Mary's family and friends make funeral arrangements without bothering Mary, who is comforted by Margaret, Job, Mrs. Wilson and Jem. Jem tells his mother that Barton is dead, but keeps the older man's confession a secret. Jem finds his former master, Mr. Duncombe, who believes in Jem’s innocence and secures him a job in Canada as an instrument maker at an agricultural college. Meanwhile, Job receives a note from Mr. Carson asking Job and Jem to come see him. Jane Wilson visits Mary and consoles the poor girl, just as Mary had done for Jane. Mary confesses her father’s guilt, although Jane does not let Jem know this until several years later.
Mr. Carson forgets his vengeful plans, although he attempts to remain haughty and aloof during Jem and Job’s visit. However, his emotion soon overcomes him and the two men cannot help but feel for him. Jem explains that the gun did belong to him, but Barton borrowed it and his admission convinces Carson that Jem is wholly innocent. Carson is struck by the desire to know what prompted Barton’s crime.
He asks Job and Jem, who reply that Barton was trying to assuage the pain of the poor. Job offers the advice that man should care for his fellow man, but Carson responds that he feels it is better for men to be self-reliant. They cannot come to an agreement about this and part ways. However, this conversation changes Carson, who decides to devote his energy to solving the social unrest that led to his son’s death. His suggestions lead to the implementation of several improvements in Manchester's employment system.
After John Barton’s funeral, Jem and Mary tell Jane Wilson about Jem’s appointment in Toronto and she heartily agrees to the family’s emigration to Canada. A few days before they leave, Mary asks Jem how he knew of Harry Carson’s attentions to her. Jem reveals that it was her Aunt Esther, and also reveals the truth that Esther is a prostitute. They resolve to find her, looking all over Manchester. Jem goes to the police and learns that Esther goes by the name 'the Butterfly'. He leaves several messages for Esther in the disreputable parts of town and returns home. A few hours later, Esther stumbles to Mary and Jem's door. They lay her in a bed and a few hours later, she dies. They bury her in the same grave as John Barton.
A few years later, Jane Wilson, Jem, Mary and their son Johnnie are living happily in a beautiful wooden house in Canada. Jem returns home from work with letters from England. Job writes that Margaret has received an operation and can see again. She and Will are to be married shortly and the three of them will visit Canada someday soon. Job jokes that his main purpose in life is to collect insects and Mary laughs and calls the old man a dear.
In Carson’s conversation with Job and Jem, he discovers that he has been wrong. He understands now that employers have a responsibility to look after their employees, to see them as fellow men and not capital. His transformation testifies to Gaskell’s belief in the power of forgiveness, and his character's transformation is representative of her belief that understanding and communication can build bridges across class divides.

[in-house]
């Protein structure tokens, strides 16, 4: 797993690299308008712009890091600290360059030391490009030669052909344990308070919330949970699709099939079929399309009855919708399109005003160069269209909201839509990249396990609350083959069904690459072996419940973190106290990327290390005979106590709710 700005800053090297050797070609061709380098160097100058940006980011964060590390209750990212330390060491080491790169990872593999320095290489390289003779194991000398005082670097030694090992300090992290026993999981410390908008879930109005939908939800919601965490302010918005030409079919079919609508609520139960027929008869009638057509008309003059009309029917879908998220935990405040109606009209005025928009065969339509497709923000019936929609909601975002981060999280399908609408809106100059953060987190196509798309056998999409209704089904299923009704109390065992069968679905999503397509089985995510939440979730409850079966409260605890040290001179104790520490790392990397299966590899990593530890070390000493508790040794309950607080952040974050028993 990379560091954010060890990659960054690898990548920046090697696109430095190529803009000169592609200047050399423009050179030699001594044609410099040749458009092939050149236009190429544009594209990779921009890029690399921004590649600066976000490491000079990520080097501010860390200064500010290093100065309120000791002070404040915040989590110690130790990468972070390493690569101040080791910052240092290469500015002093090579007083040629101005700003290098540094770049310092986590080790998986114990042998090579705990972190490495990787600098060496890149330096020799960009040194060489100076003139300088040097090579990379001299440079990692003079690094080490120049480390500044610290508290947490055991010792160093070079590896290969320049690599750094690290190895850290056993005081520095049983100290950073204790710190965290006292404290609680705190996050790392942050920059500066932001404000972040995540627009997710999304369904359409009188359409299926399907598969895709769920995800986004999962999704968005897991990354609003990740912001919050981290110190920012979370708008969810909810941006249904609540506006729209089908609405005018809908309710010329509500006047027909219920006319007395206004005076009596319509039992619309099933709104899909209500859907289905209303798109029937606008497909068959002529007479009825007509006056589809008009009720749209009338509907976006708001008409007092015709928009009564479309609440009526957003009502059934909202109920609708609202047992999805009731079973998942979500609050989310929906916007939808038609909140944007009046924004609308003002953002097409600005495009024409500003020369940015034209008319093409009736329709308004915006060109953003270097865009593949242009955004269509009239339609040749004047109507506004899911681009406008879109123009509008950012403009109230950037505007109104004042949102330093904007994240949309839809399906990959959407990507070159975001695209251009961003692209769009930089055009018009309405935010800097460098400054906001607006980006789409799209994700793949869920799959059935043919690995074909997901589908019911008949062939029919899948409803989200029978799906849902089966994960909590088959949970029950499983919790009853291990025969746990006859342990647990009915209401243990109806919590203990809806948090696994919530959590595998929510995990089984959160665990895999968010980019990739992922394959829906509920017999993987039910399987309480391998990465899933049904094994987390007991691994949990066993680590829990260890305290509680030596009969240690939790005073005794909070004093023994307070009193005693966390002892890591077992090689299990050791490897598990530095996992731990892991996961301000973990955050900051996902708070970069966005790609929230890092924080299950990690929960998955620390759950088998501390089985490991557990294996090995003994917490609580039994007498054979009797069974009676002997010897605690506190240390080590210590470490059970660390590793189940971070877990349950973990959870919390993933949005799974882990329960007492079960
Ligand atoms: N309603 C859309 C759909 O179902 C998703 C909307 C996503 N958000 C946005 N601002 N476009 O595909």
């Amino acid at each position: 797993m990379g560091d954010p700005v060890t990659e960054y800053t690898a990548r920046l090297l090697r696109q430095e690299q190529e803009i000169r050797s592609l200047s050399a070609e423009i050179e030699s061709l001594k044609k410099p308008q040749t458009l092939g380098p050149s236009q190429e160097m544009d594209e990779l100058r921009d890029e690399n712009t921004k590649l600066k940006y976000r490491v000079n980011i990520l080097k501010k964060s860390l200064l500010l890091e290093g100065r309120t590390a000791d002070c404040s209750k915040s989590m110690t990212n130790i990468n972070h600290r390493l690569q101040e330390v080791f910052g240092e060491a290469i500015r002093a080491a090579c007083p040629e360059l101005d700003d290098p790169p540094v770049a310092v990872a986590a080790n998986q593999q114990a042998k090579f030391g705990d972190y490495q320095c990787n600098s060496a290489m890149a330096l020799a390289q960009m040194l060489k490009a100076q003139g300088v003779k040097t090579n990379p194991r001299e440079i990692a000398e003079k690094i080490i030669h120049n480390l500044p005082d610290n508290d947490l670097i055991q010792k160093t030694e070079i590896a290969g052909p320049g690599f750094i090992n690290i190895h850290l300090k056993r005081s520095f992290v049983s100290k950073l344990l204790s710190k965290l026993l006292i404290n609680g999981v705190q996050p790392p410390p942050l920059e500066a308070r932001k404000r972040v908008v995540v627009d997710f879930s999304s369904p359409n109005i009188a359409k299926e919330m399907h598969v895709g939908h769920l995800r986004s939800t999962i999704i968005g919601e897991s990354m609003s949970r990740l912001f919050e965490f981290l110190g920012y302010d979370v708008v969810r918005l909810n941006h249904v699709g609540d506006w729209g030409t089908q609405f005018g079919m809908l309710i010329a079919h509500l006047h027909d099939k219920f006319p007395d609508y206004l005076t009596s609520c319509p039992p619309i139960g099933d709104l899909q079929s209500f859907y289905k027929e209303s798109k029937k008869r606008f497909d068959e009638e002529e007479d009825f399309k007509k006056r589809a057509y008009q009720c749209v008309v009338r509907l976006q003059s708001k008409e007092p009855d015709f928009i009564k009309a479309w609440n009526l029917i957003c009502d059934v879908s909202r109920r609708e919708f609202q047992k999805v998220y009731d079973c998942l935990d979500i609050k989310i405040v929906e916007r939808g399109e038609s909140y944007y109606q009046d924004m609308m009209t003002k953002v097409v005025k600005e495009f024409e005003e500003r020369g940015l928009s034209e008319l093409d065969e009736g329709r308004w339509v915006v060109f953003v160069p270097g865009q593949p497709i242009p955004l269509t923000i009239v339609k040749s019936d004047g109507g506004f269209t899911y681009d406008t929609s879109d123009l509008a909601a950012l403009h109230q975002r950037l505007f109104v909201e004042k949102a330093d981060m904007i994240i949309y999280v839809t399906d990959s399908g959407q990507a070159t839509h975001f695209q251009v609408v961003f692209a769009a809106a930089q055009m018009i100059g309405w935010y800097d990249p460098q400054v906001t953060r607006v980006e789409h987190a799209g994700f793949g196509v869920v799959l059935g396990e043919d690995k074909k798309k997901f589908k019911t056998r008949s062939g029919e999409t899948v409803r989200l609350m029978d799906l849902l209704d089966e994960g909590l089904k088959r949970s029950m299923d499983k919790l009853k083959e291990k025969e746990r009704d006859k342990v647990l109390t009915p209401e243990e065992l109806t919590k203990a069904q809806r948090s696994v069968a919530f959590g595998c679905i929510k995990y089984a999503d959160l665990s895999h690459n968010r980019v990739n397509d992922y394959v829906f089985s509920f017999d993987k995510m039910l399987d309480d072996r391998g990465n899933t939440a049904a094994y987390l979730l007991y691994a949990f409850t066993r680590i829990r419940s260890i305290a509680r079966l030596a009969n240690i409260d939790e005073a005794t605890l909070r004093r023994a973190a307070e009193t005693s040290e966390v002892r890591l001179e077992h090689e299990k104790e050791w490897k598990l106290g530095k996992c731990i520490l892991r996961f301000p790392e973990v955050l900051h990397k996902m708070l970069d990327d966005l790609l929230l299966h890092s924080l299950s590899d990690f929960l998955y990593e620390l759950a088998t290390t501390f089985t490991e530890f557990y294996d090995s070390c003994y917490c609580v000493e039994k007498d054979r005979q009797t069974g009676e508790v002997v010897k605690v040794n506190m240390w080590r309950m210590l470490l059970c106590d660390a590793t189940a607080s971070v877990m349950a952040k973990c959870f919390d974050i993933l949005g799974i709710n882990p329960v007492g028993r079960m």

Esther’s death provides closure for Jem and Mary. Gaskell used her character as a literary device - a manifestation of the dangers that awaited young Mary if she were to continue on with her wanton ways. However, from the moment that Mary realizes the purity of her love for Jem, she finds her way back onto a path of righteousness, and from then on, pursues the truth. After Jem's acquittal and John Barton's death, Mary is safely engaged to be married and about to move to Canada with Jem. Therefore, Esther has played her part, and she dies quickly after her return into the story. Mary can continue with her life, and any danger of her becoming like Esther has passed.
Esther's inevitable demise also represents the Victorian belief that woman cannot be redeemed after losing her virtue. Despite the fact that Esther regretted her desperate decision to become a prostitute, and really had no other choice - she cannot ever go back to living a normal life. Esther understands this, and considers herself a lost soul - committed to saving her niece from making the same mistakes. Similarly, John Barton not only committed murder in cold blood, another man was nearly sentenced for his crime. Both Esther and John are buried in the same grave to save money, but this also symbolizes the fact that they will both require forgiveness in the afterlife for the weak choices they made on Earth.
Meanwhile, the characters who survive in Mary Barton all continue on a path of redemption. Jem is able to escape from his past and the murder trial, finding happiness with Mary in Canada. Margaret even undergoes a miraculous operation so that she can see again (although this is a bit far-fetched) and marries Will, who also served as a purveyor of truth throughout the novel. Even Mr. Carson learns how to empathize with his employees. All of these surviving characters made difficult, selfless decisions, and are thusly rewarded. Mary could have easily accepted Harry Carson's overtures, but she fought to be with her true love. Carson forgave the man who killed his son. Jem was willing to be convicted of a murder he did not commit so that he could keep his beloved's father out of jail.
In this way, Gaskell shows that redemption is possible but difficult. Esther could not rehabilitate herself, nor could John Barton. However, life for Jem in Manchester, as an acquitted convict, would be unpleasant and difficult. The entire Wilson family must move to Canada and make a fresh start of their lives. The end of the novel testifies to the strength of life and the powerful ties of love and family.